The members of the Scottish parliament will be close to the people they represent. Because of the voting system that we are putting in place they will also be a fair reflection of opinion in the country. In a relatively small country it will be possible for ideas, proposals and
The Consultative Steering Group already seeks to involve Scottish civic society through its consultation on how the parliament should work. It is one of the largest consultation exercises undertaken in Scotland for some time. The views of groups and individuals will be considered by the CSG in presenting its recommendations later this year.
In closing, I look ahead a few years. I hope to see a parliament that is about openness, accountability and accessibility, in which the people of Scotland can play a real part in shaping their future and not be dismayed or put off by exclusivity, mystique and seeming irrelevance. I say that this is my hope for it is not in my gift to deliver this. That responsibility falls squarely on the politicians of Scotland and above all on the people of Scotland who showed their willingness to take on that responsibility last September.
It is right that this House scrutinises the Scotland Bill properly, but in looking at the detail we must remember what should now be an agreed vision, as all political parties in this House are committed to make the Scottish parliament a success. Let us work together to ensure that we have a scheme that recognises the benefits of diversity within the Union. We in this House have a responsibility to give Scotland the Bill that it so clearly wants for the parliament it so clearly wants. I hope and trust that we shall deliver.
Lord Kingsland: My Lords, the Scotland Bill is the third Bill that the Government have introduced in their radical constitutional agenda which is, in its intentions if not its dimensions, of Cromwellian scope. Before considering the Bill, I should like to put it in context.
The first great change we see in our constitution is the shift from representative government to government by referendum. We have already had a referendum for Wales, Scotland and London, and we are promised one on proportional representation. It is significant that there will be no referendum for England or for the way England governs itself. Those amount to a break with the great tradition of representative government that our country has had over several centuries.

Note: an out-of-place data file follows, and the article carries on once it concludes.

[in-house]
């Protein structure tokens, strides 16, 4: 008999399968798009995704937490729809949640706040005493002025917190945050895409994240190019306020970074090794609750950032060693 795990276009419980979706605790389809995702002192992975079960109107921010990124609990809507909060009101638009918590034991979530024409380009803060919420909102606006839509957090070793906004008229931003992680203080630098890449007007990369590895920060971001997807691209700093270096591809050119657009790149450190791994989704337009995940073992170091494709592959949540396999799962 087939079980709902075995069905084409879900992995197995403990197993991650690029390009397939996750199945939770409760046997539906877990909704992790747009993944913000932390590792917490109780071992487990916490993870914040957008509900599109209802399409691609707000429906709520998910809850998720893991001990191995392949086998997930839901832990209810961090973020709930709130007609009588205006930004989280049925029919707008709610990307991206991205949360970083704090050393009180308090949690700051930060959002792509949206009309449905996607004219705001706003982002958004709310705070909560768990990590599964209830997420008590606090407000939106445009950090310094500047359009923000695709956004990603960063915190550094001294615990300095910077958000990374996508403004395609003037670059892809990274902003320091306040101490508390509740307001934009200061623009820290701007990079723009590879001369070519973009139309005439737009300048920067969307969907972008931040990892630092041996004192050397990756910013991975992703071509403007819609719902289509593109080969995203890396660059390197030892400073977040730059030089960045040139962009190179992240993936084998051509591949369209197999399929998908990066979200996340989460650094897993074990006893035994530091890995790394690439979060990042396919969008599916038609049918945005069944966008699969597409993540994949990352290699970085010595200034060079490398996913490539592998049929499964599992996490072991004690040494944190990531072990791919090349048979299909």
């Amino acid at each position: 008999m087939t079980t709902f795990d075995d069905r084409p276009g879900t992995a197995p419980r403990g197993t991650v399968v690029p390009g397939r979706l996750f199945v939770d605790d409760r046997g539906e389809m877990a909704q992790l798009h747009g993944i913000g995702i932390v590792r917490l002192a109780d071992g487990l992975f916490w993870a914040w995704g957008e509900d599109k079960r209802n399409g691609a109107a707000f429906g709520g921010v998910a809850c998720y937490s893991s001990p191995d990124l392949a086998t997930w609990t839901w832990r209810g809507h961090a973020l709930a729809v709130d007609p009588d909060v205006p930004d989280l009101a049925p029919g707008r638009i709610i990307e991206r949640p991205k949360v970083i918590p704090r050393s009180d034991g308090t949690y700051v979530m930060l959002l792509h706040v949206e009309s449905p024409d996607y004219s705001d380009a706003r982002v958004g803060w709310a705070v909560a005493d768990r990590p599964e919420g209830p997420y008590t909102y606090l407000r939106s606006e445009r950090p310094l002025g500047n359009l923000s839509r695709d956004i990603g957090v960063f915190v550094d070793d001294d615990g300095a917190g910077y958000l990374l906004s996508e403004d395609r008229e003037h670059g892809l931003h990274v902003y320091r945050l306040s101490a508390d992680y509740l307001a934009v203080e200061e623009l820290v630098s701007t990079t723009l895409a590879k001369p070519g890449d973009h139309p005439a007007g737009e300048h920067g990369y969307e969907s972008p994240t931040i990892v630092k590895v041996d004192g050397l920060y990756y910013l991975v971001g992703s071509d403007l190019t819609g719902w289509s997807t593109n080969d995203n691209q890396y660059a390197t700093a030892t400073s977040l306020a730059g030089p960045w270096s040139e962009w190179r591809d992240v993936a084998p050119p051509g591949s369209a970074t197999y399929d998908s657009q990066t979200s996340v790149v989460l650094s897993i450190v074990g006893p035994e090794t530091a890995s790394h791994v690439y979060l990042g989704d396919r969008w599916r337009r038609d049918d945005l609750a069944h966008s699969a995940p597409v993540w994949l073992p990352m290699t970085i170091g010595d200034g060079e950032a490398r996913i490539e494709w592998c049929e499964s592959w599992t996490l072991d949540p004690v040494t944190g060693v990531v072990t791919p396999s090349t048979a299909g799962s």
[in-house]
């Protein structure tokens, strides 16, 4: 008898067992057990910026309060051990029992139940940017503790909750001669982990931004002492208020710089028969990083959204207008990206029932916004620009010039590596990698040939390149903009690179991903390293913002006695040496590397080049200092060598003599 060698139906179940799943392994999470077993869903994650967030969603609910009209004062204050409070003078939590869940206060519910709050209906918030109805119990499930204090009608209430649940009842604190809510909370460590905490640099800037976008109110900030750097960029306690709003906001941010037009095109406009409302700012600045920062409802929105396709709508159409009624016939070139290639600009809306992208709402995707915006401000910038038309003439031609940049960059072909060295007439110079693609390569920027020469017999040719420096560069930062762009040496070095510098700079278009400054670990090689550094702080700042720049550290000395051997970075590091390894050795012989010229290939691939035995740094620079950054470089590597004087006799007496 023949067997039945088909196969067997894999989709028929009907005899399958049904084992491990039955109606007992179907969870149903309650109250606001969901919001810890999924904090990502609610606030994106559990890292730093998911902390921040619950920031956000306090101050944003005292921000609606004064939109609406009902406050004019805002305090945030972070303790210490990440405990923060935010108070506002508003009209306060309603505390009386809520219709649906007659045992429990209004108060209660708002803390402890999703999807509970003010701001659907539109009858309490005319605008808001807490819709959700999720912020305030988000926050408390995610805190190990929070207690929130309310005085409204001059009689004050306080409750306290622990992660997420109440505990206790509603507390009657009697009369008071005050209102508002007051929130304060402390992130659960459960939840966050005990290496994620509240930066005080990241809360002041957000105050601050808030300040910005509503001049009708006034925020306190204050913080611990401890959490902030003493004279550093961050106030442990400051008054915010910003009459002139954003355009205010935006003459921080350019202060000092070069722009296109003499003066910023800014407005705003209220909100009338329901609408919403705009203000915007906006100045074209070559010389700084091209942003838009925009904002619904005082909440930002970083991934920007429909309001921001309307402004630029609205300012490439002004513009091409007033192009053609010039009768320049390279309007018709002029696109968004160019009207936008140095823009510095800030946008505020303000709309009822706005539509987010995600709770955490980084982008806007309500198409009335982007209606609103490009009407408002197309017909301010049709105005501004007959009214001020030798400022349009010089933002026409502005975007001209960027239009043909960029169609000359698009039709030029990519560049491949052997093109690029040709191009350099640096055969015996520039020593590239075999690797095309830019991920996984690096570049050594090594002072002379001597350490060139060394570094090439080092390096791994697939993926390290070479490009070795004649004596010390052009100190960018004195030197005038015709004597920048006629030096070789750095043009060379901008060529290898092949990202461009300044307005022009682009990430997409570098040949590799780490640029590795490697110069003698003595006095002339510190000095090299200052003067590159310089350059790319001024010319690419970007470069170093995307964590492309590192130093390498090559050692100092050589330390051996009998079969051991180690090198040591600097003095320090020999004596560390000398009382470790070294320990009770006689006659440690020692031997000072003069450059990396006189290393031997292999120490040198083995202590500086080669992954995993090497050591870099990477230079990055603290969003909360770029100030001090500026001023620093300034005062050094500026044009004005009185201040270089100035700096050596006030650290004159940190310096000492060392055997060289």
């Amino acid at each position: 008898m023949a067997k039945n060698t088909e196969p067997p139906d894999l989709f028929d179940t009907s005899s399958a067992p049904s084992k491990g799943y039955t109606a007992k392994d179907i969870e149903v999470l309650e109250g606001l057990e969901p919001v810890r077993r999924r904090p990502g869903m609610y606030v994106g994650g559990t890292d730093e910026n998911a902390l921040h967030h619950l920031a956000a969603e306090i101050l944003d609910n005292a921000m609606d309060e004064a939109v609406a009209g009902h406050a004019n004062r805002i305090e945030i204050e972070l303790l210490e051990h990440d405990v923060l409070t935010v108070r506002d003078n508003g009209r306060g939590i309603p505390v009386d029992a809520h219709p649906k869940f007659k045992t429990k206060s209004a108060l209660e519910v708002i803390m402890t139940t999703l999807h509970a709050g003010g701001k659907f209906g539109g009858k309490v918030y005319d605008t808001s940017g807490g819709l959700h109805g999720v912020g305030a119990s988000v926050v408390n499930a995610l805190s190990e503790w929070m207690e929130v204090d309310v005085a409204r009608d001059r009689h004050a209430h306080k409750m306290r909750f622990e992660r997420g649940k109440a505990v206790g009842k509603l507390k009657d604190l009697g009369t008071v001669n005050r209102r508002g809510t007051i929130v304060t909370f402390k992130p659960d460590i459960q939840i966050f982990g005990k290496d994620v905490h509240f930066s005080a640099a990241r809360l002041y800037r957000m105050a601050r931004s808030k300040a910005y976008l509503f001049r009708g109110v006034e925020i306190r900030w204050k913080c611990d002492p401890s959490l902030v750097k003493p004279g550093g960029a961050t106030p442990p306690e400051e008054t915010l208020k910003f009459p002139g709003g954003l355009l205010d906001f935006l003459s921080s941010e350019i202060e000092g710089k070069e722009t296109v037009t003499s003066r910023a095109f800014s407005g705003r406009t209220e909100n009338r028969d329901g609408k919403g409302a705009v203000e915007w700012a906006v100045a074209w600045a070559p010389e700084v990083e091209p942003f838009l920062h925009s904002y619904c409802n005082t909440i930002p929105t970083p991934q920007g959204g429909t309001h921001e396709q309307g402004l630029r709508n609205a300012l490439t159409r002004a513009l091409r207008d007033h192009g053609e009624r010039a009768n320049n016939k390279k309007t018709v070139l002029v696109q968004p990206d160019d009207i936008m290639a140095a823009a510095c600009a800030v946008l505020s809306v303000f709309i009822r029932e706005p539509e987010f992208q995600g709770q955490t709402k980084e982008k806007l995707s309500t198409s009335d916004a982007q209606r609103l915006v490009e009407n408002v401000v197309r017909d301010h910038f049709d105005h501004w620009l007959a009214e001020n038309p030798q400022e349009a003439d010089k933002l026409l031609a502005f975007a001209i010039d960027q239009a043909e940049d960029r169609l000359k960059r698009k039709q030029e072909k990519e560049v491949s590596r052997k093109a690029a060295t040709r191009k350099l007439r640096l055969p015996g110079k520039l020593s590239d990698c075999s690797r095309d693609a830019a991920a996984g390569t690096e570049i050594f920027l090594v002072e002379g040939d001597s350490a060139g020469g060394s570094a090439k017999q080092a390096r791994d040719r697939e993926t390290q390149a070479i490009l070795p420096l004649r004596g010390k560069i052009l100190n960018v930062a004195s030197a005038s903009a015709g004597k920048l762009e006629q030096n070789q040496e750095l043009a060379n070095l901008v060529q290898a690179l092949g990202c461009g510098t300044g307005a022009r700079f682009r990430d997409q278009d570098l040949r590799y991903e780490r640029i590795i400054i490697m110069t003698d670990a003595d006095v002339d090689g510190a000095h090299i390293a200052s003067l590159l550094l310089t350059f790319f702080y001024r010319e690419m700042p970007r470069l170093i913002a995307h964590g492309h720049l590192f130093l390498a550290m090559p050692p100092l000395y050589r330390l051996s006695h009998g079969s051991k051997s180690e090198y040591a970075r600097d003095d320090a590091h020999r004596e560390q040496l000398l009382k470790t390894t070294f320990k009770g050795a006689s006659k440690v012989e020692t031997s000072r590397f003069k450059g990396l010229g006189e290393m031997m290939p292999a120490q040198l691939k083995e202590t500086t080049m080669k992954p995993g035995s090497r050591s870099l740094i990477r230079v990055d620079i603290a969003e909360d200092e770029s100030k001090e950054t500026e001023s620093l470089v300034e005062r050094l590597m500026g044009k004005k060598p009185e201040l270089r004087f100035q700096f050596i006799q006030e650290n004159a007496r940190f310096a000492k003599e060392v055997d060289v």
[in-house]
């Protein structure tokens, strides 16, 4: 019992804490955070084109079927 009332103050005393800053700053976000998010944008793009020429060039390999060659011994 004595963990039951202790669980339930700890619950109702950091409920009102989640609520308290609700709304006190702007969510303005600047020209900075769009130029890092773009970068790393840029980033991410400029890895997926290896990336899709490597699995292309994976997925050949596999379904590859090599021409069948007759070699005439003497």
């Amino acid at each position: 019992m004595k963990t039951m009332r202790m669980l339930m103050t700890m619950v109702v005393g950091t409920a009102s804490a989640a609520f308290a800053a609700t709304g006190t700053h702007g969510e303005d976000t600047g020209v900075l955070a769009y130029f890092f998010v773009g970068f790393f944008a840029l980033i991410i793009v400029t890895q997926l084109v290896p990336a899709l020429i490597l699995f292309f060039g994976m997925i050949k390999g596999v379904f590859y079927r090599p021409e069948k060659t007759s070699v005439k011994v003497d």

The second great change is the shift from government by legislators to government by judges. That has been most dramatically exhibited in the passage of the Human Rights Bill soon to become law. We now have introduced into our constitution a convention whose interpretation by our judges is capable of striking down every single Act of Parliament on the statute book. It is true they cannot do so simply by their decision; but by making a declaration of incompatibility they can in effect compel the legislators to make that change.
The third great shift is in the fragmentation of the Executive: from the Crown in London to the executives in Scotland, Wales, and--to continue a previous tradition--in Northern Ireland. A legislative fragmentation will go with that.
Finally, anticipated at the centre although not yet necessarily planned for the next election, is proportional representation. I spent a certain amount of my life in the European Parliament. I had the opportunity of watching at close quarters proportional representation systems at work. Whatever their merits, they are not recipes for decisive government. On the contrary, they seem to me more often than not to produce equivocation.
If one adds all those factors together, one will see that in our nation there will be a great decentralisation of power. What is lacking in the face of these centrifugal forces is something that will bind the whole thing together. I see no evidence of that in the Government's programme.
That is why I find it almost risible that, whereas in the United Kingdom the doctrine of parliamentary sovereignty is now fast ebbing away, in the Scotland Bill it is the primary constitutional assertion.
So much for the division between reserved powers and delegated powers, my Lords. In Clause 95, on supplementary powers, one can see a Henry VIII clause par excellence. It states:
I have come to the conclusion that the Government are playing some kind of joke on us. In what I took to be the Claim of Right, 1989, and the sentiment of the subsequent constitutional convention, I understood the Scots to be acting as a nation, agreeing to remain within the United Kingdom, and agreeing that certain reserve powers should be exercised from London. I believed that was the sentiment behind the referendum decision in Scotland many months ago.
Even if I am wrong on that, all the Government have to do is to look back to our nation's experience in Northern Ireland to see how foolish Clause 27 is. As I am sure the parliamentary draftsman knows, the Government of Ireland Act contained Section 75 which was, in terms, precisely the same as Clause 27. Two years after that section was enacted, Sir James Craig, perfectly within the powers of the Act, decided to change the electoral system of local government from proportional representation to first-past-the-post. The Lord Lieutenant, who had the power under Section 12 of the Act to do so, delayed the measure. He was faced by the Northern Ireland Government with the threat of resignation. Against that threat he gave in; and since that moment, until the great events of the early 1970s, this Parliament never sought to legislate for devolved matters in Northern Ireland. Indeed, it was always a